I think there's a qualitative difference with chemical weapons. The rasping pain in the lungs, the terror as nerve agents stop your brain from controlling your body. Also, they are harder to control. Wind carries the toxins through the air, away from your target. They are not good at damaging military targets. They are better at killing civilians, and terrorising the civilian population. In Syria's urban guerrilla environment, where civilians are mixed in with fighters, that effect is multiplied. It's my understanding that Syria makes its own chemical weapons, it doesn't need to get them on the black market or from Russia.

So chemical weapons make a big difference. Having them and using them makes you a lot worse. They are intolerable.

I personally think the same of nuclear weapons. The deterrence theory is coming under pressure due to proliferation, But chemical weapons are easier to make and are already available to states who lack the sophistication to adhere to concepts like mutually assured destruction. If they have a weapon, they can't resist using a weapon.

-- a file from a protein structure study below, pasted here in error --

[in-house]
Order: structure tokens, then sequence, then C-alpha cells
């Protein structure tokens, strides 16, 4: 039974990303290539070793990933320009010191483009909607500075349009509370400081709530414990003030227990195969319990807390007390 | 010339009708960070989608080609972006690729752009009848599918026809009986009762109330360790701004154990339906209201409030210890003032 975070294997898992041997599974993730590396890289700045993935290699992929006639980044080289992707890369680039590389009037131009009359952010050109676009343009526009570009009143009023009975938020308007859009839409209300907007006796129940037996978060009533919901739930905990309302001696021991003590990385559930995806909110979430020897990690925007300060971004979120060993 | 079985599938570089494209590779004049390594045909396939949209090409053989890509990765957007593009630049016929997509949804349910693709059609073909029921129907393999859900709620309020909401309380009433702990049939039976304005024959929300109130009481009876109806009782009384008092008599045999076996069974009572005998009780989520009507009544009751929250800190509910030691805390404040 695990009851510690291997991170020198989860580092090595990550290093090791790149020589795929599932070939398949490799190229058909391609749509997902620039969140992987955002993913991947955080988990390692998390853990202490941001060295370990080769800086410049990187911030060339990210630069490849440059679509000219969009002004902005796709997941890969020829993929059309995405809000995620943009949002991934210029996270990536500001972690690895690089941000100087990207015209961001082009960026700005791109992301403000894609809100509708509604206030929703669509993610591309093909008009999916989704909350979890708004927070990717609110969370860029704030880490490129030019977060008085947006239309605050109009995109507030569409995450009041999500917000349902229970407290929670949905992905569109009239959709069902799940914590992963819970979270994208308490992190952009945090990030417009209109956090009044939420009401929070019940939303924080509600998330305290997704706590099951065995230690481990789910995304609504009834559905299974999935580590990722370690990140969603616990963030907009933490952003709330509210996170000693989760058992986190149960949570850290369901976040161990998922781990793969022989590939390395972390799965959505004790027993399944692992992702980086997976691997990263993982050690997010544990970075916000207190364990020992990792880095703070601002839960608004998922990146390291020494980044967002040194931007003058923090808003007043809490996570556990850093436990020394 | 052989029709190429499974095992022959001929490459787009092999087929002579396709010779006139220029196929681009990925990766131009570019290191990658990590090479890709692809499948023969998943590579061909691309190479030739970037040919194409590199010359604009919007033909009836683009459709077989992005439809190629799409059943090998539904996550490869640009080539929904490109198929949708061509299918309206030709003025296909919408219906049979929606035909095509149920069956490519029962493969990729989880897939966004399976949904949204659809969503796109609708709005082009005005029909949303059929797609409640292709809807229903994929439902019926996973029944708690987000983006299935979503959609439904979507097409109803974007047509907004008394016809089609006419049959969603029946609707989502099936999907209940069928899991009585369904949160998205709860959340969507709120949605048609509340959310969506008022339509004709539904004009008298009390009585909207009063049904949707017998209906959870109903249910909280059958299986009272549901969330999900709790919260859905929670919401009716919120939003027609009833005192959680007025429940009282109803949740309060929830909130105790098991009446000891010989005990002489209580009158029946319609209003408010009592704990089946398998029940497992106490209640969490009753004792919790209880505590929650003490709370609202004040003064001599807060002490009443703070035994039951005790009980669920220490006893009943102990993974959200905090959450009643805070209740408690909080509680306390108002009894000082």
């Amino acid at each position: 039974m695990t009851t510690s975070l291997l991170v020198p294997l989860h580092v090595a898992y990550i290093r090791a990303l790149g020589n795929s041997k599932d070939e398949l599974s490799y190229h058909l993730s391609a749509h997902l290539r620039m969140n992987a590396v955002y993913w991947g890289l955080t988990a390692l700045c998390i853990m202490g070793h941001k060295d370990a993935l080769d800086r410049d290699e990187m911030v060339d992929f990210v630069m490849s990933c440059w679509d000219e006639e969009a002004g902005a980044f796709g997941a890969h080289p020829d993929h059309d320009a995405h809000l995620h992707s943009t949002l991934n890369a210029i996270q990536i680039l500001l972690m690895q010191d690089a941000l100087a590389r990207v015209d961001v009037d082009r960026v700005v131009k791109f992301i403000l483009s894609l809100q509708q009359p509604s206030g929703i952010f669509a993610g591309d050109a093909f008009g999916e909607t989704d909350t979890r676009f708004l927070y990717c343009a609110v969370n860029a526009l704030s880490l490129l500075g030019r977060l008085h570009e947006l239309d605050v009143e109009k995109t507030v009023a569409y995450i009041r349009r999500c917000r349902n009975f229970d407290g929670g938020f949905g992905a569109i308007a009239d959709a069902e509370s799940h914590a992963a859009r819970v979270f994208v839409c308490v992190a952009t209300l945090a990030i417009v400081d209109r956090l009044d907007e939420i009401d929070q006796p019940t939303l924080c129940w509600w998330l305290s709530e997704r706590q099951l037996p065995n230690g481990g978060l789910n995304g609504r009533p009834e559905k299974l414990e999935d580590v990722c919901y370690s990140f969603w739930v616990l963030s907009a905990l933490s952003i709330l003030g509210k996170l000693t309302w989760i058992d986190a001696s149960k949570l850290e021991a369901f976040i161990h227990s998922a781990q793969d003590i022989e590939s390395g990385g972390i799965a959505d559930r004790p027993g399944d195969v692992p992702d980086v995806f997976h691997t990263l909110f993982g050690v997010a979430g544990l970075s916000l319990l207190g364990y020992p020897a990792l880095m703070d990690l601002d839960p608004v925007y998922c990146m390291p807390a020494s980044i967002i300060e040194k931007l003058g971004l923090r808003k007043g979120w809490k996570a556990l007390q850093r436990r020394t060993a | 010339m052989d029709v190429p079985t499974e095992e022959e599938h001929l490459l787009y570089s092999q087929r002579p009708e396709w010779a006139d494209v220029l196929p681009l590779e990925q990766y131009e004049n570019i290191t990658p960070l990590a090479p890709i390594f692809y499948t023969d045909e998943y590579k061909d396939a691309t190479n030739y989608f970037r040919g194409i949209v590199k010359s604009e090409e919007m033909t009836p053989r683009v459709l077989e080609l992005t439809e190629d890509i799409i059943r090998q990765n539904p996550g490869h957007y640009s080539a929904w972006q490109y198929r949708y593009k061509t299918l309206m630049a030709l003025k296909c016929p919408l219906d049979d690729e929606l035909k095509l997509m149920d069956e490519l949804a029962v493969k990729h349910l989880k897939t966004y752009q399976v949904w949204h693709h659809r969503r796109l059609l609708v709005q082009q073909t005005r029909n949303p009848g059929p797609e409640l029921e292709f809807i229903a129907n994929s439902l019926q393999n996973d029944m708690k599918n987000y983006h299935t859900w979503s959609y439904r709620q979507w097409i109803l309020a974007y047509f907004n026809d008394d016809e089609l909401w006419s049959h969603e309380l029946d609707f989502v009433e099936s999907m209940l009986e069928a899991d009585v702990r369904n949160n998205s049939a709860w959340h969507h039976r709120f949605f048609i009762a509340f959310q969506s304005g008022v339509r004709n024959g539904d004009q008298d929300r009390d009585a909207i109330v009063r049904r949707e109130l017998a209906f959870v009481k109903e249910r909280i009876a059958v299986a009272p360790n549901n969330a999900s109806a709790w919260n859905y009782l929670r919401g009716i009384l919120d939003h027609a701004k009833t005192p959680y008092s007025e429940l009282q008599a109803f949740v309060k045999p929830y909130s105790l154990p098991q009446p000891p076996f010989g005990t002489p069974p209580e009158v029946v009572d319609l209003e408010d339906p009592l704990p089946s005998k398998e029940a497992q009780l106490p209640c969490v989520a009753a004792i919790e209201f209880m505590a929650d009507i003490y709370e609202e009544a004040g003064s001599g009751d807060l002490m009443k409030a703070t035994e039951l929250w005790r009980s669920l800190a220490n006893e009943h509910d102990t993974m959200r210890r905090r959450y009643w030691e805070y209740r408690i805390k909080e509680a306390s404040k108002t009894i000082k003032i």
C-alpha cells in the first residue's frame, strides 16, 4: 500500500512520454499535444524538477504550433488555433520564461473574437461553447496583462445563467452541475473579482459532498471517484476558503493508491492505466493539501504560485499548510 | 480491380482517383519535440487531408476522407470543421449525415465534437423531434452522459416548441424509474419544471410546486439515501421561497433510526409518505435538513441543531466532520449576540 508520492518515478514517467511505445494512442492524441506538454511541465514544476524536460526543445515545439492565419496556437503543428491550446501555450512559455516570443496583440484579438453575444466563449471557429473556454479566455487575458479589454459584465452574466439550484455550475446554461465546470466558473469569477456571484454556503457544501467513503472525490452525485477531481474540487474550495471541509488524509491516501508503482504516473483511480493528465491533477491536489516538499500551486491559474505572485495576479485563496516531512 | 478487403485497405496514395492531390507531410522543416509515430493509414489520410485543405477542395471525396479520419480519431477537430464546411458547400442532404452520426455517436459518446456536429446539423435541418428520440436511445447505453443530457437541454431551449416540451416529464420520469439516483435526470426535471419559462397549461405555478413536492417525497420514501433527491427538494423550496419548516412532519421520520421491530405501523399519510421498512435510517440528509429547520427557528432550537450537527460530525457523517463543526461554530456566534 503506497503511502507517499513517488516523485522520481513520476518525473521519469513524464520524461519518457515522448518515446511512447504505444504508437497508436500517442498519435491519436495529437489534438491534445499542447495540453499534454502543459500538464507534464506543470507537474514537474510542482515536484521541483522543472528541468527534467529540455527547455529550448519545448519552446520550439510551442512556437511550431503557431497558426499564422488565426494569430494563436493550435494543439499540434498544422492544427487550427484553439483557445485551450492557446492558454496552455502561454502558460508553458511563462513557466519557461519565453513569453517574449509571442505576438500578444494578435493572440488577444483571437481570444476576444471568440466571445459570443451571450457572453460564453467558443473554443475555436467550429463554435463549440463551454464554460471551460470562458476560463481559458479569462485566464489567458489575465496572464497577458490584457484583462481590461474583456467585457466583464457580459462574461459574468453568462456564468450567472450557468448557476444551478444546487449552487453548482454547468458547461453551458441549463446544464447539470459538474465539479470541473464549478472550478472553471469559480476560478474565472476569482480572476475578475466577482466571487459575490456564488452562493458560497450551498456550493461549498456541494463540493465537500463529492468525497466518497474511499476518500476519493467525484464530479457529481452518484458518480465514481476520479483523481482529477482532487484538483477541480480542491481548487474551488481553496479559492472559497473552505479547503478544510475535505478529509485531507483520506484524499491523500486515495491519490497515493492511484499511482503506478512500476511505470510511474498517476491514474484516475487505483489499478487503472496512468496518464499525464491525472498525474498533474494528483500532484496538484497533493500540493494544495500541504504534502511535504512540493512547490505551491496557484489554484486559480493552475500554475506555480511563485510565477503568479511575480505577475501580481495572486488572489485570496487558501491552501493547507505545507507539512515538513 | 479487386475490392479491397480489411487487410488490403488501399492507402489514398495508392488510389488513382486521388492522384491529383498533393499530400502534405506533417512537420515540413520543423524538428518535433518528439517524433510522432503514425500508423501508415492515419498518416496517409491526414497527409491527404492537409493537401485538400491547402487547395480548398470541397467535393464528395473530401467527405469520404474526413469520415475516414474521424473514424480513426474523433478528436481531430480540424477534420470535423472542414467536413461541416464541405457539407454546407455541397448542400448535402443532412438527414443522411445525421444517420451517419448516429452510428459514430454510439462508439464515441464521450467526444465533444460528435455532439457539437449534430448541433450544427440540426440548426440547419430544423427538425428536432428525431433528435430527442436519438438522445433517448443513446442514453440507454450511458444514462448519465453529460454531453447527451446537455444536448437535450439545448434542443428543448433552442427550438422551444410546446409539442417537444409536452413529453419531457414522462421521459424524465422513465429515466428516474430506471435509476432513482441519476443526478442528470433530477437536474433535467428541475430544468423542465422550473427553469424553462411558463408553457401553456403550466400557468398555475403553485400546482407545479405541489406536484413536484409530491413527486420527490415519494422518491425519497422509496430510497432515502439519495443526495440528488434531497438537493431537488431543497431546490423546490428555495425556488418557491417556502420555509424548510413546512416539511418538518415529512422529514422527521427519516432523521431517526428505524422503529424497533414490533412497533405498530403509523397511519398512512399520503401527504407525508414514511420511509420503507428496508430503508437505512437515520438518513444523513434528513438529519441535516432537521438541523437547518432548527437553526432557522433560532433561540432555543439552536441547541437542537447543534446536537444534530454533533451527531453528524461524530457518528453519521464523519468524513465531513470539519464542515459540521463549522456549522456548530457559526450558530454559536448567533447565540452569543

As for removing Assad, and "fixing things" that's easy to say, but the infernal web of power and sectarian rivalry in Syria means that "going in early" would, in all probability, have left us in the same situation we are in now.

Also, when is "early"? The Syrian war began during the Arab spring, when similar uprisings were taking place in half a dozen countries. Who would have had the foresight to know which country to pick, to "go in early". Would have have had Iraq style invasions in Syria, Egypt, Tunisia, Libya, all at once?

Last edited by stylofone; 9th April 2017 at 10:07 AM. Reason: added last para
Reply With Quote
Like Blue Lightning liked this post
  #2223  
Old 9th April 2017, 11:31 AM
Darwinsbulldog's Avatar
Darwinsbulldog Darwinsbulldog is offline
AFA Member
 
Join Date: Jan 2009
Location: Perth
Posts: 18,063
Default Re: President Donald Trump

Quote:
stylofone said View Post